The Importance of Law

The Importance of Law


Law is a system of rules that people and societies develop to regulate their behaviour. These can include laws on crime, business agreements and social relationships. The system is governed by the courts, which are a group of judges and other specialists who interpret the rules and apply them to cases.

Legal systems vary across the world. Some are based on common law; others use civil law. In both, the law is enshrined in statutes adopted by legislative bodies, and decisions by judicial bodies are recognized as law on equal footing with these statutes. In some jurisdictions, the “doctrine of precedent” (or stare decisis) means that a decision by one court binds all courts in the system to make similar decisions in future cases.

In a well-ordered society, the law ensures that everybody behaves according to the same set of rules. This makes it possible for everyone to get along without having to fight. It also helps to prevent and resolve disputes between individuals.

It’s important for a country to have a strong and effective legal system, and to have laws that are fair and transparent. It also helps to protect citizens and the economy from unfair or dangerous practices.

There are four universal principles that underpin the rule of law: justice, equality, integrity and transparency. These are reflected in the way the legal system is run, and its processes by which it is administered, adjudicated and enforced.

These are based on principles of human rights, and the need for accountability, fairness, and efficiency. They are also rooted in the traditions of many cultures and civilizations.

They are embodied in the Constitution of a country, which establishes its principles and defines its rights, including those of individual citizens and members of a community. They are codified, published, and enforceable by the government through legislation, executive decrees and regulations, and by the courts.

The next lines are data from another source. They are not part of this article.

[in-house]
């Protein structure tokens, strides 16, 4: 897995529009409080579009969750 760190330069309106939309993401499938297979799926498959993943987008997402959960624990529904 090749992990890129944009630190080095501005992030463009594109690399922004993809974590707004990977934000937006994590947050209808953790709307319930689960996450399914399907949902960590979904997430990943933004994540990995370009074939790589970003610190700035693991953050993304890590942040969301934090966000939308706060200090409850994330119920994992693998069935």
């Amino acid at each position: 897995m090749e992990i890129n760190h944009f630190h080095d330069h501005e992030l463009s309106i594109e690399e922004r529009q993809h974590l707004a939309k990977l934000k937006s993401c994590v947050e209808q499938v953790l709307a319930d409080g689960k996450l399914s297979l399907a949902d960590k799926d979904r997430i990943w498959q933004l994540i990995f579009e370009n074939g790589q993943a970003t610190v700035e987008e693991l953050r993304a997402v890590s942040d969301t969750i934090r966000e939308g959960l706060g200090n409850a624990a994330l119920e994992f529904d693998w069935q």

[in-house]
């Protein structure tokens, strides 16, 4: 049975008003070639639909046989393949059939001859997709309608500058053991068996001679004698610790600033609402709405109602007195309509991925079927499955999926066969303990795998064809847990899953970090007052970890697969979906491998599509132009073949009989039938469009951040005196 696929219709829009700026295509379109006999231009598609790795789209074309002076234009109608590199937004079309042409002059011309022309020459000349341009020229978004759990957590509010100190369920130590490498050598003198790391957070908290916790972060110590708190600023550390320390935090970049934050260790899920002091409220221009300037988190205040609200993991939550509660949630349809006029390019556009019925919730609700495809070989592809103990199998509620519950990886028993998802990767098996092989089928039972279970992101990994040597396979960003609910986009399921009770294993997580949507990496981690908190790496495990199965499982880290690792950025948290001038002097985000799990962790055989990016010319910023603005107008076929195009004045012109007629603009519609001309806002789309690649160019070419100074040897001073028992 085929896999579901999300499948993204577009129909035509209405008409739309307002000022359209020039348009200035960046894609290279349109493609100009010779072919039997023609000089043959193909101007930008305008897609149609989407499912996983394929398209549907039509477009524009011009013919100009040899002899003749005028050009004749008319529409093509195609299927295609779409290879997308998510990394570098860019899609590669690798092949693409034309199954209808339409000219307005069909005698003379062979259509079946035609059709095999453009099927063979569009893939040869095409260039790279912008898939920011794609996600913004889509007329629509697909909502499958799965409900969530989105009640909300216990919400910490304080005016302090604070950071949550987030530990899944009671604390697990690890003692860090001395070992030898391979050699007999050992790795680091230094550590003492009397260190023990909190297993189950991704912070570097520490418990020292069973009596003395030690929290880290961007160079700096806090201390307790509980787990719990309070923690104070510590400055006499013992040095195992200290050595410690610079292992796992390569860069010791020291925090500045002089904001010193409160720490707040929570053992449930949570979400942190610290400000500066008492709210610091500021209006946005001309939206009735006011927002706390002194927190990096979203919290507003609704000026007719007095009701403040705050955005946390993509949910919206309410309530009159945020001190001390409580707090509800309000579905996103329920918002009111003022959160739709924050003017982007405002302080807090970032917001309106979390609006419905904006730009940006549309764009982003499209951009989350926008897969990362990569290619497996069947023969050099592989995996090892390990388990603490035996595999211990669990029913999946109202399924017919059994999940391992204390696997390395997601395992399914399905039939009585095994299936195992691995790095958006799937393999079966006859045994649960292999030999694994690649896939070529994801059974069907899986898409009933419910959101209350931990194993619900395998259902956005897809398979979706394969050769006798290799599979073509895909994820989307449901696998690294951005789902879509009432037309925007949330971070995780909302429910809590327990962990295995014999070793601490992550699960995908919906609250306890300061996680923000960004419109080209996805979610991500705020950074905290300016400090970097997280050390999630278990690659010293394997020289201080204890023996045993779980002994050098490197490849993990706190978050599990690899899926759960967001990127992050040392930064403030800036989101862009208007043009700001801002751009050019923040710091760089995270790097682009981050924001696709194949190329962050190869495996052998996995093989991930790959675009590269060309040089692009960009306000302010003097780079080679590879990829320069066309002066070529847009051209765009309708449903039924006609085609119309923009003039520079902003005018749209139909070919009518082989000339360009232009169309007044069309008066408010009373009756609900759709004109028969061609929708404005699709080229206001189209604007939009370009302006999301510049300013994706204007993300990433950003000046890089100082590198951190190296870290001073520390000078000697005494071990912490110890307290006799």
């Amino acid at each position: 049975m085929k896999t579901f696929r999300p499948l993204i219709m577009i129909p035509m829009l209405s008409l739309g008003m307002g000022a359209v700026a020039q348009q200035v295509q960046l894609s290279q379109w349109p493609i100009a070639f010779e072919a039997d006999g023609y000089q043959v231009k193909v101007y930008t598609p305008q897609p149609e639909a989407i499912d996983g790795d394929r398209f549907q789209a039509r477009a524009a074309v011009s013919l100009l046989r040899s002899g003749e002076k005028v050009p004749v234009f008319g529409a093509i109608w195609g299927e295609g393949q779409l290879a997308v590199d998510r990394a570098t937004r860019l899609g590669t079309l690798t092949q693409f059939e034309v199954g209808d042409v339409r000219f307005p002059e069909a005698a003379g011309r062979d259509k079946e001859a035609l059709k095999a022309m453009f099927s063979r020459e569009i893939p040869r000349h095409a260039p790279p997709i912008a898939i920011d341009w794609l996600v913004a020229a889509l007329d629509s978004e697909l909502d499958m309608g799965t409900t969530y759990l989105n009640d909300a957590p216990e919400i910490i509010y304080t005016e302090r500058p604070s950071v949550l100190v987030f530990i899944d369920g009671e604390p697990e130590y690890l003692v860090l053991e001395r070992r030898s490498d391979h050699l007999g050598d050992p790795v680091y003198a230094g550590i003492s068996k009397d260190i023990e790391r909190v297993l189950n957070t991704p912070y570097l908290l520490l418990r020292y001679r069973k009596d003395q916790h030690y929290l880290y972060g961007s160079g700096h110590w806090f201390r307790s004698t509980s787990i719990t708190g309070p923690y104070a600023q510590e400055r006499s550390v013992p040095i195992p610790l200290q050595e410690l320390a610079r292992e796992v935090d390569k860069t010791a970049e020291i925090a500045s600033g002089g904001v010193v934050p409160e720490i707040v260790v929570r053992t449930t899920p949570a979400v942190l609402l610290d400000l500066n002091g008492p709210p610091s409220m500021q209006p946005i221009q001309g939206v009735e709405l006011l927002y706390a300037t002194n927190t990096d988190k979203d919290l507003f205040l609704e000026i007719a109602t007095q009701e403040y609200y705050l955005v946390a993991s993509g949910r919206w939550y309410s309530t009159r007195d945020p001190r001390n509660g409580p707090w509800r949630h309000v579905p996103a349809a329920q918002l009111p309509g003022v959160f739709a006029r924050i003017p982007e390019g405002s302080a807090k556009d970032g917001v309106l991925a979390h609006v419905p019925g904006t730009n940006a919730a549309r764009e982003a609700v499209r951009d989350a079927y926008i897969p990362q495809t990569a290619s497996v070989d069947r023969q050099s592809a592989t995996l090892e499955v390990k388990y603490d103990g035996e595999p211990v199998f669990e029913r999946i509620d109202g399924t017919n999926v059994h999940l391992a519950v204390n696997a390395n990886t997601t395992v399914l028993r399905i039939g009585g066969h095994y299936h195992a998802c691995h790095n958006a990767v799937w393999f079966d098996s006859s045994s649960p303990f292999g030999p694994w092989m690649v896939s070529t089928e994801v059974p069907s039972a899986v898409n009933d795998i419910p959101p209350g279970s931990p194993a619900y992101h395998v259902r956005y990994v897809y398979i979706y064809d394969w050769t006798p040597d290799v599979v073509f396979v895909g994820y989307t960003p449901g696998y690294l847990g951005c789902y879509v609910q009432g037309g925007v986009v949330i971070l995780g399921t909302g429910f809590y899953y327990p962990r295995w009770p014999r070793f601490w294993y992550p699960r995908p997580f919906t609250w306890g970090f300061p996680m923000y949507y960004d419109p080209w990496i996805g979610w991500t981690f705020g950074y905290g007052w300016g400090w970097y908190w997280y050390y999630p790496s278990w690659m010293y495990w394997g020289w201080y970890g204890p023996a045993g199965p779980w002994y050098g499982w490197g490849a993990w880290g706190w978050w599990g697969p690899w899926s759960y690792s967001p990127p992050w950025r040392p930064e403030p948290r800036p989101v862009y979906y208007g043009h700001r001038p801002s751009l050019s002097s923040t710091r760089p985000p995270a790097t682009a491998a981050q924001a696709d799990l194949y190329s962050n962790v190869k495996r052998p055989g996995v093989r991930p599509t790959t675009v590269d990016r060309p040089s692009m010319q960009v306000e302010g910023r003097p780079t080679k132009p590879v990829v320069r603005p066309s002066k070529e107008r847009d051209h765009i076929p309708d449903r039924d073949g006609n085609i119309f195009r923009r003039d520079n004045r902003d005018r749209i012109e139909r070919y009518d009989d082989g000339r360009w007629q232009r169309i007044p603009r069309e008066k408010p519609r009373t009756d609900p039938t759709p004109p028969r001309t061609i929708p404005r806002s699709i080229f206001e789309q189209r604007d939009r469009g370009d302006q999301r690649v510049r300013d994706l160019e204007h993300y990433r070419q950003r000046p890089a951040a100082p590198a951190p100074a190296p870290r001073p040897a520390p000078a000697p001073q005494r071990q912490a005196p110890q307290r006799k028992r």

Those who write or pass these laws are called legislators, and those who administer them are called magistrates or attorneys. Legislators write laws in state or federal legislatures, and they can be rewritten or repealed by the government.

The law can be passed by a legislature or executive, or it can be created by courts based on precedent and written or tacit agreement. These are normally the two ways of creating laws in a common law jurisdiction, though private individuals can also create legally binding contracts.

It is a complex and dynamic discipline. Its subject areas range from criminal and tax law to family and employment law, and international trade. Oxford Reference provides authoritative, accessible information on these and other aspects of this wide-ranging field, covering all major terms and concepts with in-depth specialist encyclopedic entries.

These include property law, which governs ownership and possession of land and things attached to it. It concerns mortgages, rental agreements, licences, covenants and easements and the statutory systems for land registration. It also includes regulations on the use of personal property, such as intellectual property, company law, trusts and commercial law.